Cape Peninsula & Boland
Cape Peninsula & Boland
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Alternative watering recommendations during water restrictions

During a drought, water restrictions can prohibit your tree from receiving sufficient water if you don’t have a borehole or non-potable water source.

A tree that has been planted in the last 4 years is classified as a recently planted tree (depending on original size of tree).

Watering a recently planted mature tree during a drought is essential for its long-term survival:

  • The risks of not watering trees outweigh those for other landscape plants and turf. Lawns can go dormant and will rebound, but with recently planted trees, you don’t have that option. This only applies to trees recently planted and still in a phase of establishment. Fully established trees do not require watering – there will be exceptions where soil properties are very poor.
  • Along with increasing property values, trees help clean the air of pollutants, control erosion, reduce runoff after storms and create shade that lessens the need to use energy for cooling. The more mature the tree, the greater the benefit.
  • If a lawn, perennials or shrubs die from lack of water, they’re relatively inexpensive to replace. But losing a mature tree can be pricey.
  • Removing a dead tree can cost thousands of Rands, depending on the size and situation; if you choose to have a new one planted, you’ll incur the costs of installation as well as of the tree itself. And over time, you’ll end up using more water.


We recommend the following alternative watering methods to ensure the survival of your mature tree during a drought.


Grey water is the waste water from the shower, bath, bathroom sink and washing machine. It doesn’t include toilet water or kitchen waste water.

You can collect greywater in various ways:


  • Bucket in the shower – the most basic and cheap way to collect “free” water for your garden


Place a bucket in the shower and collect the water whilst you’re showering. Then take the bucket outside to water your tree every day!


  • Wheelie bin connected to washing machine – collects a lot more water in one go and is easier to move around, requires some DIY setup


What you need: Wheelie bin, tap and washer and extra garden hose.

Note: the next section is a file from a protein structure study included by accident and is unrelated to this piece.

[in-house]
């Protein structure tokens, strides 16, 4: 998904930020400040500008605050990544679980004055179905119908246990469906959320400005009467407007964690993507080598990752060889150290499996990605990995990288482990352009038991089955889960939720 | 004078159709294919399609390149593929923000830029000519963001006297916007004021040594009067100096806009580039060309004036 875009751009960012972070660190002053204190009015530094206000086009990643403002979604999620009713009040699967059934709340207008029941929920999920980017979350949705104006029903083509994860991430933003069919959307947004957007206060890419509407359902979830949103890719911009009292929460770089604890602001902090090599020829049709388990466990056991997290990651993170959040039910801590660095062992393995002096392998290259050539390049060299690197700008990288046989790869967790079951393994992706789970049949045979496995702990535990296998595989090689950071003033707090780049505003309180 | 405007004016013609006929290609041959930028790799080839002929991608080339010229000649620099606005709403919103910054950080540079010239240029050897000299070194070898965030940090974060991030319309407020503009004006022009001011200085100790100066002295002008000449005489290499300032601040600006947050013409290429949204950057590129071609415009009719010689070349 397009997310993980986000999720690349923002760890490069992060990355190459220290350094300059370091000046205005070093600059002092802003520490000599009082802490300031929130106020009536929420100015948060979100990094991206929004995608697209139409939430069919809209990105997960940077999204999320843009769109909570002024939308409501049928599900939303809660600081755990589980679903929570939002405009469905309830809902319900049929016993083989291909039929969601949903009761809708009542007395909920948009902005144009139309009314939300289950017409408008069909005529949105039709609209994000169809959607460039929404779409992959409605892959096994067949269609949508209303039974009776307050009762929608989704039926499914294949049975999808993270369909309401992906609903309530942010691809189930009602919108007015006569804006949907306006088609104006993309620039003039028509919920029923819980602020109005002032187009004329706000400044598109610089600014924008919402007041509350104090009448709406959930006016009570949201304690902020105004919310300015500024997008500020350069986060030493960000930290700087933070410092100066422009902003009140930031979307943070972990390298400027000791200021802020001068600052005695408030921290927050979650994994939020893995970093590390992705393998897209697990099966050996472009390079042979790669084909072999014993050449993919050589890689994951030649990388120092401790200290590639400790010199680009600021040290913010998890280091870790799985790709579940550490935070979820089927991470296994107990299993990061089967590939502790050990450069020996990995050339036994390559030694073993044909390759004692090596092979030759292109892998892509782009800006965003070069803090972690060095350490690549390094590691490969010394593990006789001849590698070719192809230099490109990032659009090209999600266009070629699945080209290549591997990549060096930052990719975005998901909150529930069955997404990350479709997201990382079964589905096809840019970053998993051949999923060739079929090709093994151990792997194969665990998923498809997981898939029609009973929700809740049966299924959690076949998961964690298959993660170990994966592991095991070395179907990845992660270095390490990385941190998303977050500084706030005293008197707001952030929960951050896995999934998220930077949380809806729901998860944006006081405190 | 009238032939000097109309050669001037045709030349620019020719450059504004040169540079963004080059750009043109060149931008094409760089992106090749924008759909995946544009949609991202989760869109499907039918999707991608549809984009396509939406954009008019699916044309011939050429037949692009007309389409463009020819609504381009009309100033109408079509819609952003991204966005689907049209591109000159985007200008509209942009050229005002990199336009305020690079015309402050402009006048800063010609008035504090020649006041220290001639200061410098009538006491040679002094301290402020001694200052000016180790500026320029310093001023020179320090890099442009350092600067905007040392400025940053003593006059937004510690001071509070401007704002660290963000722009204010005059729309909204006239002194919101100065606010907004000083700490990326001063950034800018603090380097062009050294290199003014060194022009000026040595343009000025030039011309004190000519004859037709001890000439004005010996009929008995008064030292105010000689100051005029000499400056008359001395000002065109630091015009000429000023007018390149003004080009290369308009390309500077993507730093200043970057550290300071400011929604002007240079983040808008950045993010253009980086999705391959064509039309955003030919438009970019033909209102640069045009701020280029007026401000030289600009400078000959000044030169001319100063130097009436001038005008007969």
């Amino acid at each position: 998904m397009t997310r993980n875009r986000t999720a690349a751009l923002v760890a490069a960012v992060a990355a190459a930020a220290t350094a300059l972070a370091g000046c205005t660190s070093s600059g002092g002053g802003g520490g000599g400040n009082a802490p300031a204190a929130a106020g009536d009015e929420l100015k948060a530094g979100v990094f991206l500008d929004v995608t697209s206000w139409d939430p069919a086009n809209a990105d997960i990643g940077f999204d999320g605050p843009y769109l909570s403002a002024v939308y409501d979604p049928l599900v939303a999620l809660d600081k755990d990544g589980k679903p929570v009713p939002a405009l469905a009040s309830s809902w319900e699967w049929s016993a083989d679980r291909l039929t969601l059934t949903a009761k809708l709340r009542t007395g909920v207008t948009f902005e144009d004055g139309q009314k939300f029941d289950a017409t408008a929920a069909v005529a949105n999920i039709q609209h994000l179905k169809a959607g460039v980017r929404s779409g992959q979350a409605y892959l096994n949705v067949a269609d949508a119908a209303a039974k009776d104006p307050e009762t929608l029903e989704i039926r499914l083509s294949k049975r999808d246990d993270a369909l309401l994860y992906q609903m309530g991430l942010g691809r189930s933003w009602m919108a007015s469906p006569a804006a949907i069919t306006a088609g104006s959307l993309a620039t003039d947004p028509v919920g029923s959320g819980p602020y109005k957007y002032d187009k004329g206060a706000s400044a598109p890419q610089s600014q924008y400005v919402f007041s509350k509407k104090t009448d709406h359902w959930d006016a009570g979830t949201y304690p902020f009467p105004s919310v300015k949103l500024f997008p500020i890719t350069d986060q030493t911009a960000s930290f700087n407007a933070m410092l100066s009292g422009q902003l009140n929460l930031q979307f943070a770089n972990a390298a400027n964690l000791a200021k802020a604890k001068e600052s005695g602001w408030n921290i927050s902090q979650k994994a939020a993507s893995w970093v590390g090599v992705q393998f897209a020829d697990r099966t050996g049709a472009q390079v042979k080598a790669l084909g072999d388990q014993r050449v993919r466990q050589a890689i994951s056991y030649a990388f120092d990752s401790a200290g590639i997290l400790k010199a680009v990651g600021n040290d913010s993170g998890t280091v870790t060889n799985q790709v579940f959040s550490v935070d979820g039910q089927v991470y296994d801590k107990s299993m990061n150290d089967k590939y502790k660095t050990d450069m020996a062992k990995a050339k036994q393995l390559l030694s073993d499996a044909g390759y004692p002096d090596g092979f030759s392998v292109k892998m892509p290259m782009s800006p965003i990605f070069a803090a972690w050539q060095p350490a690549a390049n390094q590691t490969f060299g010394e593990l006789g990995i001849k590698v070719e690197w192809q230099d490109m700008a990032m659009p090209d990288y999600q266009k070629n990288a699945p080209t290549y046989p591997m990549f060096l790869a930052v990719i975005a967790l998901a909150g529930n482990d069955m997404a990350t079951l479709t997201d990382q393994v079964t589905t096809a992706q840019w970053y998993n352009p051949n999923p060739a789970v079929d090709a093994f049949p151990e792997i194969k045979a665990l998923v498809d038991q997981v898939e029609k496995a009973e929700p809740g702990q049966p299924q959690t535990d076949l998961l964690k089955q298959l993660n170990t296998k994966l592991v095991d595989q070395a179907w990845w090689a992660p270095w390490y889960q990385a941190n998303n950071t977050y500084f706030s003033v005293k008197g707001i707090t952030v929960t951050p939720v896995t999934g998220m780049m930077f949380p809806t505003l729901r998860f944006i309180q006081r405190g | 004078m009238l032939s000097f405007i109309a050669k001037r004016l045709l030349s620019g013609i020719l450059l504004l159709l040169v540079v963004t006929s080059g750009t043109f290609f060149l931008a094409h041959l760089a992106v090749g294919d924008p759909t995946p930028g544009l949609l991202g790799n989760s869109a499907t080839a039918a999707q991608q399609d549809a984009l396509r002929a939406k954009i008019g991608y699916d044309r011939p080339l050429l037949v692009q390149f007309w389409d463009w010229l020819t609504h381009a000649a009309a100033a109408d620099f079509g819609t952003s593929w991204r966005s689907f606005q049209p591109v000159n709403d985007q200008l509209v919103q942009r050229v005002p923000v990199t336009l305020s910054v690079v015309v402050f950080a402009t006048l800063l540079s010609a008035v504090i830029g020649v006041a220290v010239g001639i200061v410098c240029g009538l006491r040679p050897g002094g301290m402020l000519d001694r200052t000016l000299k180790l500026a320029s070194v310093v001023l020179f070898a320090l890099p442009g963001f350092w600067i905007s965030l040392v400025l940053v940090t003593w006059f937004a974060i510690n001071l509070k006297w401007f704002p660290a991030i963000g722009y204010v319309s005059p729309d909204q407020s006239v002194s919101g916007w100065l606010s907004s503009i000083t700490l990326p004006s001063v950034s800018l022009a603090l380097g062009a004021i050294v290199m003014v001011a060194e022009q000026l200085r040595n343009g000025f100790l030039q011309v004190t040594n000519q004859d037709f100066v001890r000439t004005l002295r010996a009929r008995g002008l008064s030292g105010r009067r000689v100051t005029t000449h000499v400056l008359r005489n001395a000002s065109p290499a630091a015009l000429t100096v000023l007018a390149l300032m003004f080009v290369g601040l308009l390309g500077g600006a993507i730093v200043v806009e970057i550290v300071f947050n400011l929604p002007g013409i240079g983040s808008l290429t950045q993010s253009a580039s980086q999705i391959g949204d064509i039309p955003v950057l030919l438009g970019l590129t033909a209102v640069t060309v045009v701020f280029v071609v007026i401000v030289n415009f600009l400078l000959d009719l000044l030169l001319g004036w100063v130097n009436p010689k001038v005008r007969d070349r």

How it works:

–          Place your outlet pipe of your washing machine in the wheelie bin.

–          Drill a hole at the bottom of your wheelie bine and connect the tap and washer

–          Connect the hose pipe to the tap and use this to water your tree. We recommend that you connect your dripper pipes to this system as it will provide a slow drip irrigation (see our watering instructions regarding the recommended dripper pipes)

  • An installed irrigation system that collects and distributes greywater – you can have this professionally installed or consider the DIY options.

The following companies can be contacted: or

Water from the washing machine, dishwasher, bath and sink is directed into a tank or a filter and then pumped into the garden through an irrigation system.

It’s reasonably simple as long as the plumbing outlets are accessible. Many companies such as Grey Water Systems and Water Conservation Systems provide DIY kits with detailed installation manuals, or you can employ a reputable plumber to do it for you.

These systems can be connected to existing plumbing. The installation involves a small amount of plumbing to redirect pipes and then some digging in the garden to lay the drip irrigation.

Research shows that the most effective way of using grey water in the garden is to direct it as close to the roots of plants as possible. This not only helps minimise odours, it sends water to where it’s needed. So, while sprinklers can be used, a drip line irrigation system is more effective.



Collect rain water in tank to irrigate your tree. You can contact these suppliers to consider their various products based on your requirements and budget – or or



This is a concept of using a watering bag / or bottle to slowly release water around the stem of your tree.

The watering bottle is another cheap option since you can use recycled plastic bottles:

  • Make 4–5 small holes in the cap of a plastic bottle using a drill or nail and hammer; the more holes you make, the faster the water will pour out and vice versa. Make sure the holes aren’t too small as they’ll clog up with debris.
  • Use a sharp knife to cut off the bottom of the bottle; it should now look like a funnel.
  • Dig a hole next to your plant and bury the bottle so half of it is above ground. The cap must be at the bottom with the funnel facing upwards, allowing you to pour water into it. When it rains, the bottle will also catch some rainwater.

TIP: If you have big containers or plants that need a lot of water (like trees), you may need to position several bottles around them.

The watering bag is a custom designed bag for specifically watering trees at a slow release. The import to South Africa is still in progress and we will let you know as soon as you can purchase it at Trees SA.  

You can even use the grey water you’ve collected from your shower to place in the water bottle / bag for slow release.

There’s no reason why you can’t water your mature tree during a drought!



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